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Air force helicopters were sent to back up South African police in Johannesburg’s sprawling Alexandra township after President Thabo Mbeki called for military intervention to help quell the unrest, aimed largely at immigrants from neighboring African countries.
The armed mobs largely accuse the immigrants of stealing jobs and spurring crime. Several people have been burned to death, and scores of shacks have been looted and torched, Reuters reported. Most of the targets have been on immigrants from Zimbabwe and Mozambique.
At least 42 people have been burnt alive, stabbed, shot or beaten to death since the violence began May 11, according to media reports.
A top leader of the ruling African National Congress criticized police for reacting too slowly to end the 11 days of the attacks, which have driven an estimated 15,000 people from their homes and prompted thousands to return to their countries.
“10,047 returned home in buses provided by the government, the number is likely to increase in the next days as long as violence unfolds in South Africa,” Mozambique’s Deputy Immigration Director Leonardo Boby told Reuters in Maputo.
Mbeki gave the order late Wednesday to call in the South African National Defense Force — for the first time since the end of apartheid in 1994.
The attacks on African migrants have added to a sense of political instability at a time of power shortages, high food and fuel prices and dissatisfaction over Mbeki’s pro-business policies.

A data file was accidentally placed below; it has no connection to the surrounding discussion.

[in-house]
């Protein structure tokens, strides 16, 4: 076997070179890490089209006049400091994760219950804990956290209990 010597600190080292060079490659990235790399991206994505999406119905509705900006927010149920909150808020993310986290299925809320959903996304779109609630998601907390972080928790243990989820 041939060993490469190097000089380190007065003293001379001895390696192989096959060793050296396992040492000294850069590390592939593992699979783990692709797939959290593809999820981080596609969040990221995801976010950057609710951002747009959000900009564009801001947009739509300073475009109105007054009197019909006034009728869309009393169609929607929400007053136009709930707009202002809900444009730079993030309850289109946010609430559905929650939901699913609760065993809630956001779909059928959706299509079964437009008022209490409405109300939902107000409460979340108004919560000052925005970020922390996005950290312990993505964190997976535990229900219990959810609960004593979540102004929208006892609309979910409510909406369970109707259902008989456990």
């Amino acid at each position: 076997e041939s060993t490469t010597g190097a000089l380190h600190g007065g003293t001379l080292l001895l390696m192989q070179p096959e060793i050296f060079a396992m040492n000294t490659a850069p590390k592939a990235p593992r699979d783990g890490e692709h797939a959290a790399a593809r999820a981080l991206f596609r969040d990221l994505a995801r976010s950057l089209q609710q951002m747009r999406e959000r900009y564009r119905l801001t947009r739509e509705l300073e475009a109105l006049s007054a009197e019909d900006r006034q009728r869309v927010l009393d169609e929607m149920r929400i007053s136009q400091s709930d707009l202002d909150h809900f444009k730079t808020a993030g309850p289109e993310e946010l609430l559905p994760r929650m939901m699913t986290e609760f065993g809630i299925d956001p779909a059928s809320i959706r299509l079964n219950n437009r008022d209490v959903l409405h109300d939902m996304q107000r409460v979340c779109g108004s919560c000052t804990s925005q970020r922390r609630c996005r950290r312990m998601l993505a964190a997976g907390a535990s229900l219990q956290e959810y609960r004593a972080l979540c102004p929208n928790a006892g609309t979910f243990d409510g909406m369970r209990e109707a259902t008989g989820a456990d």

South Africa’s tourism industry also expects to suffer as the unrest has prompted travel warnings from Western nations and led some Africans to cancel visits.
South Africa has a population of about 50 million and is home to an estimated 5 million immigrants.
Many South Africans blame immigrant populations for both worsening the country’s crime and adding to the country’s unemployment problems.
“There are so many robberies and rapes here and people suspect the immigrants,” a South African man named Papi, 29, told the BBC. “So people don’t feel safe in their own country.”
Samuel Dhliwayo, a 30-year-old Zimbabwean who worked as a painter, told the AP he was considering going home despite the fact that that he would have to face soaring inflation, food shortages and an uptick of political violence since disputed March 29 elections. An estimated three million Zimbabweans have fled economic collapse at home for jobs in South Africa.
“I am thinking of going back to Zimbabwe, I’m too scared,” Dhliwayo said.
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